Let’s start with July 1st and let’s see how things change as the month progresses
After a short spell in the suburban desert of North Surrey, I was lucky enough to live in the depths of the New Forest, which, for those of you not familiar with the intimate details of England is one hundred square miles of National Park close to the south coast nestling between Southampton and Bournemouth. It’s pretty flat, covered in a lot of heather and bog with the odd smattering of trees, its own unique population of indigenous ponies and much other wildlife only found there. People holiday there; many aspire to live in its relatively secure and secluded bosom. My parents moved the family there in their forties and for them it was the best decision ever.
I was twelve.
My view on that decision? It sucked, like being force fed unripe lemons while listening to a duet between Leonard Cohen and Bob Dylan singing ‘Happy’.
As soon as I could I took myself to Bristol, to University. Glory be. People. Stuff to do that didn’t involve being bitten (unless the biter was another consenting adult). Places to get to easily. Buses that ran more than once a decade. I loved it but it was a student love affair and when that ended something died with it. Just a little.
I moved to London. I was terrified. I had no clue how I’d cope. I assumed I’d be there while I established a legal career and then move to suburbia where I was born, become a commuter and join local clubs and societies and be generally rather English and pretty parochial.
And then I got my bearings and I fell in love. Hook, line and sodding sinker with the place, with its multitude of contradictions, its failings, its dirt and pollution, its crowds and delays, its antiquated transport system, its oddly disturbing smells, its ugly buildings, its…
… bloody everythings.
I’m a city boy; that was established in the first weeks of October in 1975 when I went to live in Bristol. But more than that, after 40 plus years here I’m a Londoner. I’ve visited other great cities in this country and in Britain and around the world. Some are stunning, in my top ten: Edinburgh and Paris; Sydney and San Francisco; New York and Cape Town…
But none beat this gritty old city. Why? I’m not sure. It’s walkable, that helps. It’s certainly green. But I suppose at root it’s not the buildings, the open spaces, the culture, the museums, the galleries, the sport… It’s probably the people. It wouldn’t be what it is without its shifting, shifty, shining, shabby populous. I consider myself a lucky lad, unless I’m being cut up at the lights, or forced to share someone’s three week old armpit on the tube….
‘Fed up with lockdown, though she’s ridiculously excited she’s got a hair appointment.’
‘What is that all about? A hair cut? Sheesh!’
‘You’ve got none to cut. Mum always said her hair was her crowning glory.’
‘What’s yours, Logan?’
‘I’ve not given it any thought.’
‘Mine’s my knees. I’ve always thought they were rather finely sculptured.’
‘Seriously? Knees have to be man’s ugliest feature.’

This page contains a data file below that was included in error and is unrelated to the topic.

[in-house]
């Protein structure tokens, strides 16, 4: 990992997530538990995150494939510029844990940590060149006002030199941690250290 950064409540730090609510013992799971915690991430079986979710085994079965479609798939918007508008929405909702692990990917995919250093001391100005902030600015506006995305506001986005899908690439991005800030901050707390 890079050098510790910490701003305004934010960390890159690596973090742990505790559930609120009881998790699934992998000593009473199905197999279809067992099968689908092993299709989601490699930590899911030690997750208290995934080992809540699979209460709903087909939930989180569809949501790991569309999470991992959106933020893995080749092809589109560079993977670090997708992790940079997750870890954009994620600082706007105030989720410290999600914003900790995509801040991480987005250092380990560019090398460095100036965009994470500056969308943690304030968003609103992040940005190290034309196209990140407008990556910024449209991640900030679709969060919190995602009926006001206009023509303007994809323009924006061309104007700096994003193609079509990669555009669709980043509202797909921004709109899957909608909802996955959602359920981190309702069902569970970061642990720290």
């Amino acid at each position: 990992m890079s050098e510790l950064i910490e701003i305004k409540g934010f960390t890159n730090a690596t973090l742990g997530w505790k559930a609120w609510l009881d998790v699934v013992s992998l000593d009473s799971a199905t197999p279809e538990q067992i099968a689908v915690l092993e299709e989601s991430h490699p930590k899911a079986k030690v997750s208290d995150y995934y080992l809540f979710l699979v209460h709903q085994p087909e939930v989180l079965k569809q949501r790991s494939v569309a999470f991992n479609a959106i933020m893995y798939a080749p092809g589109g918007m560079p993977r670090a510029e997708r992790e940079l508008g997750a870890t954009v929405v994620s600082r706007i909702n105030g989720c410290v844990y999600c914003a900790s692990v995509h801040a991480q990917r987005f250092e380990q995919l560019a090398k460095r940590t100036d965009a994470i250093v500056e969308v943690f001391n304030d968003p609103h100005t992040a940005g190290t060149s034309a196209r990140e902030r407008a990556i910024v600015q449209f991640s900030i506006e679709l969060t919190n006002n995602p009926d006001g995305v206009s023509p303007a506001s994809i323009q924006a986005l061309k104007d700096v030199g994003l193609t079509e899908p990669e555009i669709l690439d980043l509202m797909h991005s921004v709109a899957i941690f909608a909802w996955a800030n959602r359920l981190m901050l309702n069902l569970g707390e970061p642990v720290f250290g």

‘No, that has to be elbows. Awful things. Come on, what’s yours?’
‘If I have to pick, then my intellect.’
‘More like your crowing glory, then.’
This was written in response to this week’s prompt over at #carrotranch
July 30, 2020, prompt: In 99 words (no more, no less), write a story that uses the phrase “her crowning glory.” (Thanks to Anne Goodwin for the prompt idea.) It can be in the traditional sense of a woman’s hair or applied to any idea of a best attribute. What happens if you play with the meaning or gender? Go where the prompt leads!
Grit McNoniface was a lowland troll. Unlike their better known highland cousins, lowland trolls were smooth skinned, hardworking and small. Indeed, they were so unlike the stereotypical image of a troll, that they were often mistaken for a pixie or a sprite. If you want to wind up a lowland troll, then tell it it reminds you of a stone sprite. At that point the most likely reaction is very troll-typical. They want to eat you and if you happen to be soft skinned and under one foot tall then you’d be advised to runaway.
Grit left home when his lack of hair and distinguishing warts made him a laughing stock. Eschewing the rolling hills and caves he headed south to seek a small safe space to pass his days. After journeying for what seemed an age he alighted on the Benefice of St Boniface. Here he found a small aperture in the back of some stone steps, perfectly sized and well hidden. He untied his kerchief, took out his hammer, chipped a couple of granules off the stone tread to rub in his forehead for supper and withdrew to contemplate his lot and practice a form of barnacle Pilates much favoured by stone based life forms.
Years passed and the incumbents of the Order came and went, never caring much for the occupant of the space beneath the steps. Whatever it was, was clean, sang with a mellifluous tapping tone and regularly restored the stability of the steps by the assiduous introduction of grit.